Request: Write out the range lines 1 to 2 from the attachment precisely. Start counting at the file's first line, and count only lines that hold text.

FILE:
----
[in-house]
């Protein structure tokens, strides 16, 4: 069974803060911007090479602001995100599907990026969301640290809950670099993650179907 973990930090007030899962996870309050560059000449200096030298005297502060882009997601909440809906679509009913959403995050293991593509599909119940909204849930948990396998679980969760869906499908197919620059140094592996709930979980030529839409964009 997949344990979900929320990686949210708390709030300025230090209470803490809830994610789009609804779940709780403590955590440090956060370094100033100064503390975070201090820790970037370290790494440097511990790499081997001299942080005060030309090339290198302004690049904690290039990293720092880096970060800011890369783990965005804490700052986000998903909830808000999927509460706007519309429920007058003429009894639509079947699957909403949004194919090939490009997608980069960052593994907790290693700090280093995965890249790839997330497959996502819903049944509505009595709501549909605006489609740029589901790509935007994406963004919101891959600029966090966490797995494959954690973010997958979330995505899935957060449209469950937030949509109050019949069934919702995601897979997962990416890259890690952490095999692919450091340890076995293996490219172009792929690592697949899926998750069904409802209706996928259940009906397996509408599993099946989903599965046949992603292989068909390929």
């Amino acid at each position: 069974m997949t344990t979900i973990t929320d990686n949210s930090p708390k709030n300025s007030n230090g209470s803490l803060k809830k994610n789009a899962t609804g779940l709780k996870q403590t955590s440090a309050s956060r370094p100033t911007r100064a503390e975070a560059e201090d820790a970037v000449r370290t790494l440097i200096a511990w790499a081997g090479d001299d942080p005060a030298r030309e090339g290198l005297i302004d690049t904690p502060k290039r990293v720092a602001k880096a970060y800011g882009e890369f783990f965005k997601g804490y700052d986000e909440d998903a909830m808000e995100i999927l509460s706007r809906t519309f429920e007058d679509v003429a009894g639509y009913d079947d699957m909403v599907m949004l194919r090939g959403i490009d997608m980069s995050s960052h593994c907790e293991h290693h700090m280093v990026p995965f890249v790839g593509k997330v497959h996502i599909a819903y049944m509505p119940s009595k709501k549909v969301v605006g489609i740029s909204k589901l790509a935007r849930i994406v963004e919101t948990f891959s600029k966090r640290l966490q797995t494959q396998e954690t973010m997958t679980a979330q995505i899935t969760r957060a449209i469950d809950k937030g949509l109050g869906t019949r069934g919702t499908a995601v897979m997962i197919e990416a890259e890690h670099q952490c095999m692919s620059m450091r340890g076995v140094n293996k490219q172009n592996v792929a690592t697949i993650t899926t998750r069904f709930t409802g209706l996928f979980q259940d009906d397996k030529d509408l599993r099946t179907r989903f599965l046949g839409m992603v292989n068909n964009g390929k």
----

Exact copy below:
[in-house]
């Protein structure tokens, strides 16, 4: 069974803060911007090479602001995100599907990026969301640290809950670099993650179907 973990930090007030899962996870309050560059000449200096030298005297502060882009997601909440809906679509009913959403995050293991593509599909119940909204849930948990396998679980969760869906499908197919620059140094592996709930979980030529839409964009 997949344990979900929320990686949210708390709030300025230090209470803490809830994610789009609804779940709780403590955590440090956060370094100033100064503390975070201090820790970037370290790494440097511990790499081997001299942080005060030309090339290198302004690049904690290039990293720092880096970060800011890369783990965005804490700052986000998903909830808000999927509460706007519309429920007058003429009894639509079947699957909403949004194919090939490009997608980069960052593994907790290693700090280093995965890249790839997330497959996502819903049944509505009595709501549909605006489609740029589901790509935007994406963004919101891959600029966090966490797995494959954690973010997958979330995505899935957060449209469950937030949509109050019949069934919702995601897979997962990416890259890690952490095999692919450091340890076995293996490219172009792929690592697949899926998750069904409802209706996928259940009906397996509408599993099946989903599965046949992603292989068909390929």